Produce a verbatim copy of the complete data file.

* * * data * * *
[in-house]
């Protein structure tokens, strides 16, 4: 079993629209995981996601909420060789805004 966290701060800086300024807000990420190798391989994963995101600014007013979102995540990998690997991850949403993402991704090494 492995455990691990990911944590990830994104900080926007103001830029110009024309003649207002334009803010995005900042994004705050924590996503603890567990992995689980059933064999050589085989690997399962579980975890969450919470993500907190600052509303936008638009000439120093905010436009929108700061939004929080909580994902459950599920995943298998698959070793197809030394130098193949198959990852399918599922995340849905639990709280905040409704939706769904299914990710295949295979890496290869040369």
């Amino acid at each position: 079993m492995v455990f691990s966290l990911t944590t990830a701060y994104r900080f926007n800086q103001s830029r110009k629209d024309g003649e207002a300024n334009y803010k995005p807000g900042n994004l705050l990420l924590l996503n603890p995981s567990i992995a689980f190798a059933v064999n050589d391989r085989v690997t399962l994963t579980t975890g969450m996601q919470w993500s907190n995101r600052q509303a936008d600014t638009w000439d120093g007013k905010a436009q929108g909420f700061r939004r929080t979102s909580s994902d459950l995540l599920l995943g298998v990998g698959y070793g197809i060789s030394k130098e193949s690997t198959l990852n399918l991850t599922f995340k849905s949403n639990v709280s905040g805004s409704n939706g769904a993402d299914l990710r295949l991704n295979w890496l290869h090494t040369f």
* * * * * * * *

[in-house]
């Protein structure tokens, strides 16, 4: 079993629209995981996601909420060789805004 966290701060800086300024807000990420190798391989994963995101600014007013979102995540990998690997991850949403993402991704090494 492995455990691990990911944590990830994104900080926007103001830029110009024309003649207002334009803010995005900042994004705050924590996503603890567990992995689980059933064999050589085989690997399962579980975890969450919470993500907190600052509303936008638009000439120093905010436009929108700061939004929080909580994902459950599920995943298998698959070793197809030394130098193949198959990852399918599922995340849905639990709280905040409704939706769904299914990710295949295979890496290869040369």
């Amino acid at each position: 079993m492995v455990f691990s966290l990911t944590t990830a701060y994104r900080f926007n800086q103001s830029r110009k629209d024309g003649e207002a300024n334009y803010k995005p807000g900042n994004l705050l990420l924590l996503n603890p995981s567990i992995a689980f190798a059933v064999n050589d391989r085989v690997t399962l994963t579980t975890g969450m996601q919470w993500s907190n995101r600052q509303a936008d600014t638009w000439d120093g007013k905010a436009q929108g909420f700061r939004r929080t979102s909580s994902d459950l995540l599920l995943g298998v990998g698959y070793g197809i060789s030394k130098e193949s690997t198959l990852n399918l991850t599922f995340k849905s949403n639990v709280s905040g805004s409704n939706g769904a993402d299914l990710r295949l991704n295979w890496l290869h090494t040369f």